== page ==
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Working With Compound and Improper Fractions

Compound Fractions
A compound fraction is a fraction that, in addition to having part of a whole number (maybe ¼, ½, etc.) it also contains a whole
number. An example of a compound fraction would look like this: 4½. (Four and one-half.)

Improper Fractions
An improper fraction is actually the same thing, written differenty. Rather than having the whole number separated from the fractional portion
of the number, it is written right into the fraction! The previous compound fraction above (4½) could be written as 9/2.

Why Use Them?
If you have watched ½ of a movie, but have 2 more you want to watch, then you need to show the total of 2½. Depending on the circumstances, it may be easier to write (or easier to work with) the fraction if it looks like 5/2 instead of 2½.

Making a Improper Fraction from a Compound Fraction
If you have a compound fraction, 4¾ and need it into one fraction without whole numbers listed, you need to convert it to an improper fraction. You can do this with ease! All you need to do is take the whole number (4) and multiply it by the denominator (the bottom) of the fraction (3), then add the numerator to the top of the fraction. Put that number on top of the denominator, and you're done!


Try to convert these into improper fractions; you'll find that they are very easy! (Answers are below.)
1.   2½
2.   1¼
3.   -5½ (Hint: Don't multiply with -5; just leave the - there for the end answer, but just use 5 x 2 in your calculation!)
4.   3 ¾
5.   -7¼

There are two which contain negative numbers. In this case, you can just leave the negative sign alone until the end. That is, if you have -3½,
you would multiple 3 x 2 and then add 1, giving you 7. Put the 7 over the denominator, giving you 7/2, and then bring the negative sign down
to your answer of -7/5.

1. 5/2
2. 5/4
3. -11/2
4. 15/4
5. -29/4

Now, Turning An Improper Fraction to a Compound Fraction.
Since you used multiplication to last time, and you want to "undo" what that did, can you guess what you're going to use this time? Of course,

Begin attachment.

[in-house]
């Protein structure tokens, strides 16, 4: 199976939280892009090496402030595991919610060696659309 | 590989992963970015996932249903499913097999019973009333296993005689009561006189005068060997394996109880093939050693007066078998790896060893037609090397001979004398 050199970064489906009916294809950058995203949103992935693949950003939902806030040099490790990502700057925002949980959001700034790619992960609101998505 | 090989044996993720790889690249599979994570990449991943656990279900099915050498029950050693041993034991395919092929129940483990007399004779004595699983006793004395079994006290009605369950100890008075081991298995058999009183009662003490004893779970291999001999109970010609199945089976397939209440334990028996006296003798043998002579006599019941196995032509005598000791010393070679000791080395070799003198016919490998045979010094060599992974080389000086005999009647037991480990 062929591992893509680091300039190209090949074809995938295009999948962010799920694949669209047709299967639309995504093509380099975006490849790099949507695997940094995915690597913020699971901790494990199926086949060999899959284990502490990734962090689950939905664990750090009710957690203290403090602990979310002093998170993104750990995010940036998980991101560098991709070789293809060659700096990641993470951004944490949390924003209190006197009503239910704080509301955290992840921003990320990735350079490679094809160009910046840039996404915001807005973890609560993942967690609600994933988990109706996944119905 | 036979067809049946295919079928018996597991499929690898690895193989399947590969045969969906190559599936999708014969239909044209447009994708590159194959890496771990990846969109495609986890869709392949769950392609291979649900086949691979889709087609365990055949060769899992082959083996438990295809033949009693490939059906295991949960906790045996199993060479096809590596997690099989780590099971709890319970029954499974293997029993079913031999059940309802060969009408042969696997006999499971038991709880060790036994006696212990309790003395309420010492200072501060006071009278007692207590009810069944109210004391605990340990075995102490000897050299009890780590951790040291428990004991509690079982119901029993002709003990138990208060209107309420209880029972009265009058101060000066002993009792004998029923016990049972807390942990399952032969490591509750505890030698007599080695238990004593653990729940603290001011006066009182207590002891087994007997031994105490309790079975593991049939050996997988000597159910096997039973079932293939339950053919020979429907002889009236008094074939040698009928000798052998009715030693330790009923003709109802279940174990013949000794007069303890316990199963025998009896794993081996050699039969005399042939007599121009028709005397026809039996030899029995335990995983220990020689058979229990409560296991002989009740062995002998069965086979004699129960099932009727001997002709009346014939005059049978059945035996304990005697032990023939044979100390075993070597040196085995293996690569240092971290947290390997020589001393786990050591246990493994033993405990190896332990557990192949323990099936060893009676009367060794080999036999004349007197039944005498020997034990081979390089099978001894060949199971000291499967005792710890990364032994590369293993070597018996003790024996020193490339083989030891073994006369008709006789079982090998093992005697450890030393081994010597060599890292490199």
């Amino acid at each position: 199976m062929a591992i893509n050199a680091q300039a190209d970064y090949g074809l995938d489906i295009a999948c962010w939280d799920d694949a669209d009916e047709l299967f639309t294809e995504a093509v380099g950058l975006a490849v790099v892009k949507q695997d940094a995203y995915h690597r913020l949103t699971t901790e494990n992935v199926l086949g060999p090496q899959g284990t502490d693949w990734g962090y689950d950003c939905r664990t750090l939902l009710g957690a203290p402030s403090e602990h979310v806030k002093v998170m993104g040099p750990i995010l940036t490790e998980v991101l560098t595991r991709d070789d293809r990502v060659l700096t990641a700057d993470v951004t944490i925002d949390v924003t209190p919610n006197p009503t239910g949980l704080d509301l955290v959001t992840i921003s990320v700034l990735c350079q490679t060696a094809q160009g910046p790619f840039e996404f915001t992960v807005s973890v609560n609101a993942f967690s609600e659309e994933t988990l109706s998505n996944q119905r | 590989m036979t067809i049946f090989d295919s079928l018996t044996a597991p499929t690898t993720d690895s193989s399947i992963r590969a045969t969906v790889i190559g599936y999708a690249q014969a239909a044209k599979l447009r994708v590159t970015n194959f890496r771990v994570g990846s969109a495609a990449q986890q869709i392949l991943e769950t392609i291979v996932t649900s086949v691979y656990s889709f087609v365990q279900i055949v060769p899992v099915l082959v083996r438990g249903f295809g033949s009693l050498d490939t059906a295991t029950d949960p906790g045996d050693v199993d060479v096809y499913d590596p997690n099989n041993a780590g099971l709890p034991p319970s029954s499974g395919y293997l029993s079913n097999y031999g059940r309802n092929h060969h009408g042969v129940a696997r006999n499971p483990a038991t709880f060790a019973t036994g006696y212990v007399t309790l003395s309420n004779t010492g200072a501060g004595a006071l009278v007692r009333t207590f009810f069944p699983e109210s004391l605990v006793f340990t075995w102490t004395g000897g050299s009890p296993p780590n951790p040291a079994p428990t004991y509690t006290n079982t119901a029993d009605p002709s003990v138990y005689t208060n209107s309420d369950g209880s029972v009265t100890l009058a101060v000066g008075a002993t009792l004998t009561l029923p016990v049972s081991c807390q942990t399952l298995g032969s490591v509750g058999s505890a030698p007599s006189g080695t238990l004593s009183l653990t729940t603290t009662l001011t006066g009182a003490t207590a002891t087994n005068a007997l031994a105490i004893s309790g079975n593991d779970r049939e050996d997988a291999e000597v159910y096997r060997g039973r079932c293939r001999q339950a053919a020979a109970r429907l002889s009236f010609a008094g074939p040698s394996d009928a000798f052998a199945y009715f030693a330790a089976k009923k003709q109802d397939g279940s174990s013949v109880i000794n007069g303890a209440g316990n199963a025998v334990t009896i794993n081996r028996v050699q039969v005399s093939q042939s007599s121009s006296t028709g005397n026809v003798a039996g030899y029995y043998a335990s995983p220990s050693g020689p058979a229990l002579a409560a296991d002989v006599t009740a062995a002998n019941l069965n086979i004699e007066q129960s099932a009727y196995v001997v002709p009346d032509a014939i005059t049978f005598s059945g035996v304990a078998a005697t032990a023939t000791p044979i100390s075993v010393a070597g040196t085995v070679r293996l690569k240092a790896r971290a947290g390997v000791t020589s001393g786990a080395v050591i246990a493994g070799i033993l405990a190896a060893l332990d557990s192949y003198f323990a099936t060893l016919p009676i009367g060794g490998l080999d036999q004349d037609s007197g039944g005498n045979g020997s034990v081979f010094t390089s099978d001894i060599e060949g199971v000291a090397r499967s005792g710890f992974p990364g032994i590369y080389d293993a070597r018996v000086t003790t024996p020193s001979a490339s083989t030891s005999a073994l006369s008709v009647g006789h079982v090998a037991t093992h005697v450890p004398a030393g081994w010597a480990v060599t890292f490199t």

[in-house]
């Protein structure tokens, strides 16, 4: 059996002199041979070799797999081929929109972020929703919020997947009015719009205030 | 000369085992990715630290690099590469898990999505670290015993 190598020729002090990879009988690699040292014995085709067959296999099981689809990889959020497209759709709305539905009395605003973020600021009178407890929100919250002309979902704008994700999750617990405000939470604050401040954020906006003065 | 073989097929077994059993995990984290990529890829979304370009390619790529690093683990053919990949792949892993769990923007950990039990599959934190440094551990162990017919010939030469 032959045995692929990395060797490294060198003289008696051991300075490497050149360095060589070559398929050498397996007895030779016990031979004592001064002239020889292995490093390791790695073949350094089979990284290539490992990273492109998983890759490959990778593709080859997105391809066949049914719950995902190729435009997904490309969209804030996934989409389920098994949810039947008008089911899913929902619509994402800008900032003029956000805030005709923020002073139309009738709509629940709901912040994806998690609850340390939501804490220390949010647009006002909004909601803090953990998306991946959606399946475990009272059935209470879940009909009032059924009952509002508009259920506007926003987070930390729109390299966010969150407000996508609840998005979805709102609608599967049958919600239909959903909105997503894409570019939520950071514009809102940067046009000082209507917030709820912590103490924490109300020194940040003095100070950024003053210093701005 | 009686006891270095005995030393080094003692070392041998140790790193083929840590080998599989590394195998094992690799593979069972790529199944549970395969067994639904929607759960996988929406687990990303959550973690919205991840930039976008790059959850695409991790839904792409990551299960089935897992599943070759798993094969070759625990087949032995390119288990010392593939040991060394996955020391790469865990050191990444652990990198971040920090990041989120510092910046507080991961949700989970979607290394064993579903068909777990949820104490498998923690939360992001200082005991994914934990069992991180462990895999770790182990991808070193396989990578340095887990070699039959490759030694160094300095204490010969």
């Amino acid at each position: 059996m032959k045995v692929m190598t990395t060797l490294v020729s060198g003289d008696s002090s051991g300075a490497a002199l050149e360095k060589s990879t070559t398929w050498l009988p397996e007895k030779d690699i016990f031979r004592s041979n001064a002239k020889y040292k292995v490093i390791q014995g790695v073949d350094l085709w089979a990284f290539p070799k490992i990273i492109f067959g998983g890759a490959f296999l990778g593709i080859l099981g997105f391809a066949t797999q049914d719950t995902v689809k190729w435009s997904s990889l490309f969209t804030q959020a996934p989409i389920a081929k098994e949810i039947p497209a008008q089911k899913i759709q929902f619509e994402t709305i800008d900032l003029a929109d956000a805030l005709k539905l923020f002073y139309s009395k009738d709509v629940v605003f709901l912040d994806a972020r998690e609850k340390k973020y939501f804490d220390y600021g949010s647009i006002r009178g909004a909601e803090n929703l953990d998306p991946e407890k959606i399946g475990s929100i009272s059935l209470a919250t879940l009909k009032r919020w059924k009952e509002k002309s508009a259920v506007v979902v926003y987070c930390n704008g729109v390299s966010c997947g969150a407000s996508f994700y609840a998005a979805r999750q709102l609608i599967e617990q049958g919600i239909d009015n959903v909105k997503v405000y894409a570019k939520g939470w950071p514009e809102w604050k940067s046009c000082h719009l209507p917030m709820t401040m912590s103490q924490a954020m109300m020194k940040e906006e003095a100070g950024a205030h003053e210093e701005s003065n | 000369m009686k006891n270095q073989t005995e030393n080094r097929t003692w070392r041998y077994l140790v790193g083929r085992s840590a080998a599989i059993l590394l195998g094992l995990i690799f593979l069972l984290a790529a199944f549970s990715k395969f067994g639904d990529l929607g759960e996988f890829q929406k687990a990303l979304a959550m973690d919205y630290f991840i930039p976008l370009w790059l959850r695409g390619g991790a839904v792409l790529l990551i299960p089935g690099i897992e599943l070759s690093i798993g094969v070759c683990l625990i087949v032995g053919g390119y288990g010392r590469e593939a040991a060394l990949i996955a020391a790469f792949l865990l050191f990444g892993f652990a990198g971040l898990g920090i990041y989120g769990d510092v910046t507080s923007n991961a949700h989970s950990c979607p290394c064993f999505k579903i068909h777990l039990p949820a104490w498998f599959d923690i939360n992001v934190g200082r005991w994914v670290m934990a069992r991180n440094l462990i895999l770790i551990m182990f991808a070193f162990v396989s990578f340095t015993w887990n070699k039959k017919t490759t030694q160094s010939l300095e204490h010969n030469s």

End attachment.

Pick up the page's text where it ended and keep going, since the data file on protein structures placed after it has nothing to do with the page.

it's going to be division. Let's use 11/2 as our example, let's work the other way.

First, we need to find out how many times 2 goes into 11. So we divide 11 by 2. 11 ÷ 2 = 5. We have the first part of our answer! But we cannot say that it is 5 11/2, because we have taken the whole number 5 from the fraction, meaning the fraction should be much less now.
Step two: Find out how much to take away from the fraction. We know we took 5 out of it, but we cannot use 11-5 to get our answer because 11/2 is a fraction, and the 5 is a whole number. What we can do, however, is find out how many "portions" of that fraction we took.

And that's really easy!

In fact, all we have to do is multiple the whole number we took (5) by the denominator (2) to find out how many "pieces of 2" we took. 5x2 gives us ten, which is the number to subtract from the numerator, giving us our answer: 1/2. Thus, our final answer is: 5 1/2. If this sounds difficult, see the graphic below - it's actually easier to see it than to explain it.


Here, give some a try. (Answers below)
1.   13/3
2.   8/2
3.   -16/7
4.   11/4
5.   13/1

1.   4 1/3
2.   4 (4 0/2 is the same as 4)
3.   -2 2/7
4.   2¾
5.   13

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